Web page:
The annual Waila Festival is off for now, due to budgetary reasons. But a waila special on KUAT-TV on Monday may take the edge off.
“Waila! Making the People Happy” is a half-hour film by Quechan tribe member Daniel Golding about the Tohono O’odham social dance tradition. The show airs on Channel 6 at 10:30 p.m. Monday.
A cousin of the northern Mexican norteño tradition, waila features polkas, cumbias and Schottisches. But while the musical repertoire of both norteño and waila overlaps, waila is a strictly instrumental tradition, played by ensembles typically made up of saxophones, button accordion, bajo sexto (a 12-string rhythm guitar), electric bass and drums.
The main instrumentation and musical styles came from 19th century European settlers. But over the years the Tohono O’odham have put their own spin on the music and made it their own.
Typical waila dances run sundown to sunup, and the band has a repertoire to span that time period.
Tucson has gotten to know the waila tradition better through the annual Waila Festival, which began in 1989 and has in recent years been a May event on the University of Arizona campus. But with the economy in a bind, the money that the festival usually borrows from the Arizona Historical Society is just not there this year, according to festival co-founder Angelo JoaquinJr.
“It was a cash flow problem,” Joaquin explains. To Joaquin and the festival committee it would be too hard to get everything together for a spring festival this year. But the group sees the current problem as an opportunity.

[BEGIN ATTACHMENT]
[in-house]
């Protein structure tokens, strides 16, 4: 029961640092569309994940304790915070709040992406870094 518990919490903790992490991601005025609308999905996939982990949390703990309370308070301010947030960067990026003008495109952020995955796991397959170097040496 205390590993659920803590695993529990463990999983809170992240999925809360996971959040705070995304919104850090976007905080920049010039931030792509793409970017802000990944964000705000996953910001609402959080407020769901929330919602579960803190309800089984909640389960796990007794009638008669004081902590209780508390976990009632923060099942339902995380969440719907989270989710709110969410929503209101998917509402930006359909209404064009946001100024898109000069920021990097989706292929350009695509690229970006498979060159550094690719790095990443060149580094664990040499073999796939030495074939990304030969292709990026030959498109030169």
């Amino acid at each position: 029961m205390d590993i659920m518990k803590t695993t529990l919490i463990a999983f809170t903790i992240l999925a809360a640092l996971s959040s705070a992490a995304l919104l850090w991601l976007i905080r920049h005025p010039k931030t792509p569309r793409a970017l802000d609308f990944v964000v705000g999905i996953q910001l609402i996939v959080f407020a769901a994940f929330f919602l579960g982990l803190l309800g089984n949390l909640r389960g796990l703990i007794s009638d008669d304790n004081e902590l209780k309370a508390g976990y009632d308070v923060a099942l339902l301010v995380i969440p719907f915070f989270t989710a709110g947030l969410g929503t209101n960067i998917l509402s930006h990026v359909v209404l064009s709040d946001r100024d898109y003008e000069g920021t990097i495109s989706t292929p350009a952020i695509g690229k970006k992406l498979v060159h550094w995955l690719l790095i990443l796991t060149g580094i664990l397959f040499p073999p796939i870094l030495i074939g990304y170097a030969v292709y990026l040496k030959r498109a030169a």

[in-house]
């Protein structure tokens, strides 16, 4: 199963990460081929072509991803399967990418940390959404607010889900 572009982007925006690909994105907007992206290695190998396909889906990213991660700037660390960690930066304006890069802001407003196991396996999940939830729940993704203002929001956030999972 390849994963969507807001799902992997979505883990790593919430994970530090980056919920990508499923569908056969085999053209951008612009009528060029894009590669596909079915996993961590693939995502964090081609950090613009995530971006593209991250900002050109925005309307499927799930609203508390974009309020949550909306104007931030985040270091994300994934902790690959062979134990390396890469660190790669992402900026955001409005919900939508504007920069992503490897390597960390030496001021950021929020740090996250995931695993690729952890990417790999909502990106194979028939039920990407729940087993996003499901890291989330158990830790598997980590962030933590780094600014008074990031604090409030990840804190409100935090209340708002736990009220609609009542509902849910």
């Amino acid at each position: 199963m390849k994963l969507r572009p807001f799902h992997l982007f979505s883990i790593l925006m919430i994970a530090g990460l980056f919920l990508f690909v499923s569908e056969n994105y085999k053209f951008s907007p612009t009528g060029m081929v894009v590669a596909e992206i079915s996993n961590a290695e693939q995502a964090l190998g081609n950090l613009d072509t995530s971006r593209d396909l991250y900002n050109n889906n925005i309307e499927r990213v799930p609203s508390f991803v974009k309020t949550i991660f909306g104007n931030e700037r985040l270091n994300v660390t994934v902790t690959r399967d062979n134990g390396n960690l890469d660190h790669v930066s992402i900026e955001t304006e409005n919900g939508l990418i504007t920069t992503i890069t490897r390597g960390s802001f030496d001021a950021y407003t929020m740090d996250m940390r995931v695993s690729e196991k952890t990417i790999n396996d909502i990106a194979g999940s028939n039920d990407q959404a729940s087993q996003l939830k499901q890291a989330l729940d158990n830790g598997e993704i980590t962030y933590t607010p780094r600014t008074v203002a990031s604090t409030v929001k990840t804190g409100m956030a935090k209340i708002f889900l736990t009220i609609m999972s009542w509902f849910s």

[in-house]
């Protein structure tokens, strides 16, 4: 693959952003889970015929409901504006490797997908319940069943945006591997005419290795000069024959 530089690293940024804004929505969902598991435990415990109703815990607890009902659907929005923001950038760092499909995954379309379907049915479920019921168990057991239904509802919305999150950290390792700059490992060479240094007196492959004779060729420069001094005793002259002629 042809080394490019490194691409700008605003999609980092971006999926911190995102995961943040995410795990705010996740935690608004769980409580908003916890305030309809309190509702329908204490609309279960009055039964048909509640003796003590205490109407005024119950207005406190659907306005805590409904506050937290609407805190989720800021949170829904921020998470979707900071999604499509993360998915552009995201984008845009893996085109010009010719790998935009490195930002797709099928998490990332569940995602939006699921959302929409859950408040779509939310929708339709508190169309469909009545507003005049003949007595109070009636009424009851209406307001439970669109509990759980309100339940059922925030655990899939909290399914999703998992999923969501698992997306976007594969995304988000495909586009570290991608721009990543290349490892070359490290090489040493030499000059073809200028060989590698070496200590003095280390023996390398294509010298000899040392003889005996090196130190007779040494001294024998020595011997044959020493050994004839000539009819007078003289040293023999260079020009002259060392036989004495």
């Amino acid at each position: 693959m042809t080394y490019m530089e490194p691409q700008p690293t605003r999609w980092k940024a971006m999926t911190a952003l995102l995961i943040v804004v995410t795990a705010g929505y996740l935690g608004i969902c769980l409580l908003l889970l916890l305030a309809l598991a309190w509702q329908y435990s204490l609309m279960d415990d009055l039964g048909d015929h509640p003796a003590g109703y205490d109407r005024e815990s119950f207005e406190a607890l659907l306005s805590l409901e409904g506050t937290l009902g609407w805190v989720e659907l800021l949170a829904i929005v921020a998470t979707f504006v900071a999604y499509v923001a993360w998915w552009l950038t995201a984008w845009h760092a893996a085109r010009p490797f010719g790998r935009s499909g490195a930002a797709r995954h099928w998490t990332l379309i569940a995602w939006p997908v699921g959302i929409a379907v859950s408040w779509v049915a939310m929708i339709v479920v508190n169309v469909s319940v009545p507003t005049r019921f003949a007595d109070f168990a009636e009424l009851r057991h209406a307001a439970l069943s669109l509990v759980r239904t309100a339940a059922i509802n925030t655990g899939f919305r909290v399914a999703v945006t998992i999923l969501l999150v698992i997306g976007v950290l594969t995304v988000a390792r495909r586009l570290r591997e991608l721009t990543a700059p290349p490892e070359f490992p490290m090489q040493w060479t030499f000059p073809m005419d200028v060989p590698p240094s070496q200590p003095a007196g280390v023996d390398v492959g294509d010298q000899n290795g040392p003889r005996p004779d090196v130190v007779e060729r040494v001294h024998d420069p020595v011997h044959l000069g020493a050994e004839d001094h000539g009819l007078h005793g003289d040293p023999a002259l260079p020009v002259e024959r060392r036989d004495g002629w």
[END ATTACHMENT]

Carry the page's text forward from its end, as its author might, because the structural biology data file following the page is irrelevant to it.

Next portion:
“It’s time for us to regroup and look at what’s really important and where we want to go from here,” Joaquin says. “I hope that there is quite a bit of support out there and people will work to help us put it on again next year.”
In fact, there may be two events – one in late spring, the other in winter.
The committee is focusing on creating an indoor dance to highlight more the orchestral style of waila. To be held sometime between November and January, the event hopefully will be a draw for winter visitors who likely will be surprised to see Native Americans playing and dancing to polka music.
Breaking from Native American stereotypes was on the mind of filmmakerl Golding when he started making “Waila! Making the People Happy.”
Golding, 42, first heard the music as a child growing up on the Fort Yuma-Quechan Reservation along the California border of Arizona.
A magazine article jogged his memory of the music, which is also called Chicken Scratch. He started researching the project in 2000 and began shooting in 2002-2003.
He called on Ron Joaquin (brother of Angelo Joaquin Jr.) – a second-generation member of the pioneering waila saxophone band The Joaquin Brothers – and started attending the Tucson Waila Festival, as well as “battle of the bands” events.
“What was neat was just learning how a Native people have adapted this musical style to fit into their own community,” Golding says. “A lot of times it seems like we’re portrayed as living in the past, in movies and TV. This is an opportunity to really show how Native people have adapted something that was given to them, made it their own and created this new contemporary tradition. I think that’s very empowering for people to see and learn about the Native communities.”
Although the project mainly focuses on the Joaquin Brothers, it shows some of the other bands in the project, too, Golding says.
“Talking to people even around Phoenix and Tucson, they’re totally unfamiliar with the Indian people that live right there,” he notes. “It’s almost like this cultural divide right there. People don’t get to experience it even though it’s right there in their own backyard. This is an opportunity for people to step into their world visually and see and experience what’s going on.”
For more information on this and other Daniel Golding films visit hokanmedia.com. And don’t miss “Waila! Making the People Happy” on Monday night.